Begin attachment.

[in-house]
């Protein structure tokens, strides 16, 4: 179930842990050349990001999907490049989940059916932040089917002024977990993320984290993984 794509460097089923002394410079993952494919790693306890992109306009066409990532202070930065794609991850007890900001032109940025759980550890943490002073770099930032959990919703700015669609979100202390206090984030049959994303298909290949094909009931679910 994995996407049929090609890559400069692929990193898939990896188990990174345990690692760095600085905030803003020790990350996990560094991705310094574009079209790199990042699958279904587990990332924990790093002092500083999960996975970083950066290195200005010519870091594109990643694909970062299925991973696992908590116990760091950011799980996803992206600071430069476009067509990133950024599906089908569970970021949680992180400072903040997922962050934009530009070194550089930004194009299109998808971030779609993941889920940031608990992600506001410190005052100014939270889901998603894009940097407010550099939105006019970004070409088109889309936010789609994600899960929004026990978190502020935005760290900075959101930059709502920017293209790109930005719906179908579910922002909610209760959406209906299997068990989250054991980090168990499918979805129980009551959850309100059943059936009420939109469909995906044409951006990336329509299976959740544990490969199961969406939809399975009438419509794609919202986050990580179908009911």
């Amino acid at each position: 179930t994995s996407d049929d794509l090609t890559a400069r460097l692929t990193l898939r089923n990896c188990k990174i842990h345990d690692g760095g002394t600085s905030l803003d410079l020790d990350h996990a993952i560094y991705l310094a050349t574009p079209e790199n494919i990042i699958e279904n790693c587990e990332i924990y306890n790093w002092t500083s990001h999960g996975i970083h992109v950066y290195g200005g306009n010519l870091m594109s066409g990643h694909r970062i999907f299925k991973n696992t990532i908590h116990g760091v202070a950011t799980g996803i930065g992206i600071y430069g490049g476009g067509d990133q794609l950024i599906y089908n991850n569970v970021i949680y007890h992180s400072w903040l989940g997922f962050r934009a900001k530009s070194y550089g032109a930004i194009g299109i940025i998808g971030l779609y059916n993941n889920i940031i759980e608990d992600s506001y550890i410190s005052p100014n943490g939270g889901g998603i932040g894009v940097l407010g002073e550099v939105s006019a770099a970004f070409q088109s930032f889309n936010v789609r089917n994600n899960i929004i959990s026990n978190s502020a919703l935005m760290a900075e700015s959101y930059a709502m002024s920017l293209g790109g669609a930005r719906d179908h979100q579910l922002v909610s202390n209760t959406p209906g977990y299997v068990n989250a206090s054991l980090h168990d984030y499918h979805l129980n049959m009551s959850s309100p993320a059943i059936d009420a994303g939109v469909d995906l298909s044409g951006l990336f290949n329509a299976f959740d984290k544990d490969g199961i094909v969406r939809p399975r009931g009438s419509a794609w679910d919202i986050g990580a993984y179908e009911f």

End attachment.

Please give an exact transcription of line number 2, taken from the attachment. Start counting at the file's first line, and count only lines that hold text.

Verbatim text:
């Protein structure tokens, strides 16, 4: 179930842990050349990001999907490049989940059916932040089917002024977990993320984290993984 794509460097089923002394410079993952494919790693306890992109306009066409990532202070930065794609991850007890900001032109940025759980550890943490002073770099930032959990919703700015669609979100202390206090984030049959994303298909290949094909009931679910 994995996407049929090609890559400069692929990193898939990896188990990174345990690692760095600085905030803003020790990350996990560094991705310094574009079209790199990042699958279904587990990332924990790093002092500083999960996975970083950066290195200005010519870091594109990643694909970062299925991973696992908590116990760091950011799980996803992206600071430069476009067509990133950024599906089908569970970021949680992180400072903040997922962050934009530009070194550089930004194009299109998808971030779609993941889920940031608990992600506001410190005052100014939270889901998603894009940097407010550099939105006019970004070409088109889309936010789609994600899960929004026990978190502020935005760290900075959101930059709502920017293209790109930005719906179908579910922002909610209760959406209906299997068990989250054991980090168990499918979805129980009551959850309100059943059936009420939109469909995906044409951006990336329509299976959740544990490969199961969406939809399975009438419509794609919202986050990580179908009911």